The Neon Green Frilly Mushroom Coral adds vibrant color to any tank. It is hardy and relatively easy to maintain, and that makes a very good choice for any aquarist. The Neon Green Frilly Mushroom Coral contains Zooxanthellae inside its tissues, which helps in manufacturing food using light energy. The Neon Green Frilly Mushroom Coral shows a symbiotic relationship with the same and gets its nutrition from photosynthesis. It is very easy to grow and propagate in captivity, which makes it a valuable addition to any reef tank. It should be kept in a tank not less than 1 gallon, and with low marine light. The Neon Green Frilly Mushroom Coral thrives well in a temperature range of 72-83 degree Fahrenheit, and with salinity of 1.020-1.025. It is semi-aggressive if they are placed near any corals, therefore make sure to leave 6-8? space between your mushroom and other corals. The Neon Green Frilly Mushroom Coral is a coral without a skeleton and its internal structures are the same as stony corals. Since it lacks the long feeding tentacles to capture prey, its little ridges do hold several types of stinging cells. The Neon Green Frilly Mushroom Coral can not tolerate high level of light, and should be kept in shaded areas, or it turns brown and fails to thrive. Also, the Neon Green Frilly Mushroom Coral can not handle high or moderate water flow, but can tolerate high levels of nitrate. The Neon Green Frilly Mushroom Coral can be found almost always at saltwaterfish.com at reasonable prices.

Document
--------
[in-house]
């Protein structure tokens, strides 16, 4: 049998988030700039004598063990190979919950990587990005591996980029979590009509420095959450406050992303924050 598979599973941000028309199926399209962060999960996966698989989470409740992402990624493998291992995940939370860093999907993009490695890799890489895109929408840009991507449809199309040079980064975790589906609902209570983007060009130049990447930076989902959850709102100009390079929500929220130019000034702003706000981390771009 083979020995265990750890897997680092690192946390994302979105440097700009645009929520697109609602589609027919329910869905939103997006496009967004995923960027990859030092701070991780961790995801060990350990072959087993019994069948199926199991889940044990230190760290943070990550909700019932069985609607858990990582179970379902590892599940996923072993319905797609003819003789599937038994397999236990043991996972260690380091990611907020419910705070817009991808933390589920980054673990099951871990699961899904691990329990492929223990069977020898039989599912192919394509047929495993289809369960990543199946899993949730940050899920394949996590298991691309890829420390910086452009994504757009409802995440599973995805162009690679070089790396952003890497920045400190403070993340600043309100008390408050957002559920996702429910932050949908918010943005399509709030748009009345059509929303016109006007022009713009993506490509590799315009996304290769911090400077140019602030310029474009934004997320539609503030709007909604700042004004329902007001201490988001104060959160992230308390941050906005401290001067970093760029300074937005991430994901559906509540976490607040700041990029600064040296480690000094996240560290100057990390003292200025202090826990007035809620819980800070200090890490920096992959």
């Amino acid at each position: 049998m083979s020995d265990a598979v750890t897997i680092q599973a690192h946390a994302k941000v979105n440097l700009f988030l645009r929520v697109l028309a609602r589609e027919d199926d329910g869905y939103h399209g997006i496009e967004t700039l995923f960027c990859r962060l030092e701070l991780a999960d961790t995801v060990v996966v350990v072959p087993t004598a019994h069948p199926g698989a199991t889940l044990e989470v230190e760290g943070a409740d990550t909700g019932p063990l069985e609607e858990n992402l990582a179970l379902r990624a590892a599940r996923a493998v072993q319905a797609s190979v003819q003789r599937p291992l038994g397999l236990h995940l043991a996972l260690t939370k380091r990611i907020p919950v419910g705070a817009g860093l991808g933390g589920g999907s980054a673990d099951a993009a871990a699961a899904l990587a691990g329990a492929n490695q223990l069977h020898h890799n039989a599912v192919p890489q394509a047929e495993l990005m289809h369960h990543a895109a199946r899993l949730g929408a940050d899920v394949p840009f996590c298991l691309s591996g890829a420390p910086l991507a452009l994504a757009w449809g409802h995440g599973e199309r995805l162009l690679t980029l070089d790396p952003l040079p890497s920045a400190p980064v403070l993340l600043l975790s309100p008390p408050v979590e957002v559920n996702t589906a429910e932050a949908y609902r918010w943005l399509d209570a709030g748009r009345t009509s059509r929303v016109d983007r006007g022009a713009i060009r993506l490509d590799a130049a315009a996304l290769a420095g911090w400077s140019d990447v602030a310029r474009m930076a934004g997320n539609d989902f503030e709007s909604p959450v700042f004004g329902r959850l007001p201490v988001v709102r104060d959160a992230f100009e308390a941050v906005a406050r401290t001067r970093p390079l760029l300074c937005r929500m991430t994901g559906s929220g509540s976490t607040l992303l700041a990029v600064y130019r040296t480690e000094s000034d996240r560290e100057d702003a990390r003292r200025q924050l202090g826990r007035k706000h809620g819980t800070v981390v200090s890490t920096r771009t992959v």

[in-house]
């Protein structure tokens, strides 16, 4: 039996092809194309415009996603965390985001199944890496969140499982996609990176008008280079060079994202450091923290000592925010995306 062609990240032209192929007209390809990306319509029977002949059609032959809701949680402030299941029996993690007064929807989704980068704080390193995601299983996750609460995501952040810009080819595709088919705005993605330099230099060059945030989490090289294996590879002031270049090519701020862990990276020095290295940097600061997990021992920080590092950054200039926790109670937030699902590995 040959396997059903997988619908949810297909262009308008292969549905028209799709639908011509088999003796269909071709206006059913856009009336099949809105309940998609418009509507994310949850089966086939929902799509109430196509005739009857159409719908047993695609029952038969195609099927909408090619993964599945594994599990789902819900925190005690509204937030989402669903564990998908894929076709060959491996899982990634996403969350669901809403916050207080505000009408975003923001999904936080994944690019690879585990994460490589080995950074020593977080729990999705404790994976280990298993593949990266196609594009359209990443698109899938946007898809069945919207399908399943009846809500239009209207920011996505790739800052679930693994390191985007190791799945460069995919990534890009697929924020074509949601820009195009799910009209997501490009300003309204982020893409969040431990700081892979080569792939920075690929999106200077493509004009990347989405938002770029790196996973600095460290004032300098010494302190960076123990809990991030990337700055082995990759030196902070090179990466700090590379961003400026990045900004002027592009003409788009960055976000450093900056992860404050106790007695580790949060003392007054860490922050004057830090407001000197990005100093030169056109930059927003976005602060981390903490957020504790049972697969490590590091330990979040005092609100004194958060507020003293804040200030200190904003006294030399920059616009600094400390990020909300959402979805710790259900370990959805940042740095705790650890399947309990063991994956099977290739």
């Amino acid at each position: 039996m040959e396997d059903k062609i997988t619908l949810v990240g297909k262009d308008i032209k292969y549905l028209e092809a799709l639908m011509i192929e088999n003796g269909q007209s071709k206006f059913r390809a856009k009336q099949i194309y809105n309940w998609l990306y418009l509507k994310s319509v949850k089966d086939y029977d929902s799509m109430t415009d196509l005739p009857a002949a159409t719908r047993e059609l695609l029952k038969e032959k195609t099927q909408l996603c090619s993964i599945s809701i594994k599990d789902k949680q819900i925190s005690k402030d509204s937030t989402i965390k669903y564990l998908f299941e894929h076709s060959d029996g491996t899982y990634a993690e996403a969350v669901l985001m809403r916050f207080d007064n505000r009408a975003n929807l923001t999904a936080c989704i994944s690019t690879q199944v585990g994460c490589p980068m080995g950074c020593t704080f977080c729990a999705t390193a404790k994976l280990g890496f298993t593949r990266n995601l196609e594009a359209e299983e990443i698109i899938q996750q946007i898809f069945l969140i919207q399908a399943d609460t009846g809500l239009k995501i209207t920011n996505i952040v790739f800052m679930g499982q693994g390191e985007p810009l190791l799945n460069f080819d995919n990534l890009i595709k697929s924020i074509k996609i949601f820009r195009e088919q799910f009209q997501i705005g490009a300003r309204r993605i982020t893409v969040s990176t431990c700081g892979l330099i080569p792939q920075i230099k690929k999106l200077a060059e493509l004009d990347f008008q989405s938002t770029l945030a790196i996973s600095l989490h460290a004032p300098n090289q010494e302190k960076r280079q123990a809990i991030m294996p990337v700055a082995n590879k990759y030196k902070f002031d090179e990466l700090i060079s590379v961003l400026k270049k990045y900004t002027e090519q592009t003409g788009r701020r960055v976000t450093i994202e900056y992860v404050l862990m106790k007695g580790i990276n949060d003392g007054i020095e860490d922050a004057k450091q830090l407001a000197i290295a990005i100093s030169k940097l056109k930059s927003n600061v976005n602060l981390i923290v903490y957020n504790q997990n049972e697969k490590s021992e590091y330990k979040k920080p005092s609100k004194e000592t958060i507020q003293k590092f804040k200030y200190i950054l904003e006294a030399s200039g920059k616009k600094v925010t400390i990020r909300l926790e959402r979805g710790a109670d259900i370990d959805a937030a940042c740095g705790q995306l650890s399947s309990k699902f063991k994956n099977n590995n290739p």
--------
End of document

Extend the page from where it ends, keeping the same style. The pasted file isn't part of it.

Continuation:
Mushrooms are hardy and adaptable specimens, often being the first corals a new hobbyist will purchase for their tank.These invertebrates are made up of three distinct areas; pedal disk (used for attachment), stem and oral disk.These corallimorphs prefer less intense areas of lighting and flow. It has been noted that if the mushrooms are in placed in bright lighting- browning may occur.Propagation is quite easy provided the mushroom is placed in favorable conditions. Propagation occurs through (a) fission-splitting into more than one piece or by (b) budding which is a new mushroom "daughter" growing from the original mushroom.These invertebrates are mostly photosynthetic, they will however readily close the oral disk around any prey which strays onto the mushroom and be digested.Corals are part of a biological group known as Cnidaria. Most Cnidaria have a mouth, or mouths, that opens into one big body cavity. Due to the lack of a true digestive system, this cavity acts in its place and after the food is broken down the nutrients are then sent through the rest of the body as food. There is also no excretory system; therefore the waste is sent back through the mouth or secreted into the surrounding water.Tentacles of varying size will usually surround the mouth of Cnidaria. Most Cnidaria have tentacles with stinging cells that can shoot tiny poison darts into their prey or can even be used as a defense mechanism. Some corals lack tentacles and instead cover themselves with a thin layer of mucus and use that to collect bacteria and plankton as food. Some corals even use both of these methods. Cnidaria can either be an individual animal or members of a complex colony. These "Colony Corals" share the food and nutrients taken in by each individual.Corals have tiny living organisms that actually live in their tissue. These are called zooxanthellae and they are the reason why such strong lighting is needed in the saltwater aquarium. These algae-like creatures provide the coral with oxygen and other nutrients that are produced during photosynthesis. During this process, the zooxanthellae take up carbon dioxide and provide nutrients to the coral.Corals can use two different types of defense mechanisms. One of which is a sweeper tentacle wherein the coral reaches its tentacles out to try to damage another coral with nematocysts. The other is when the coral releases a minute amount of toxin into the water to poison another coral within certain proximity.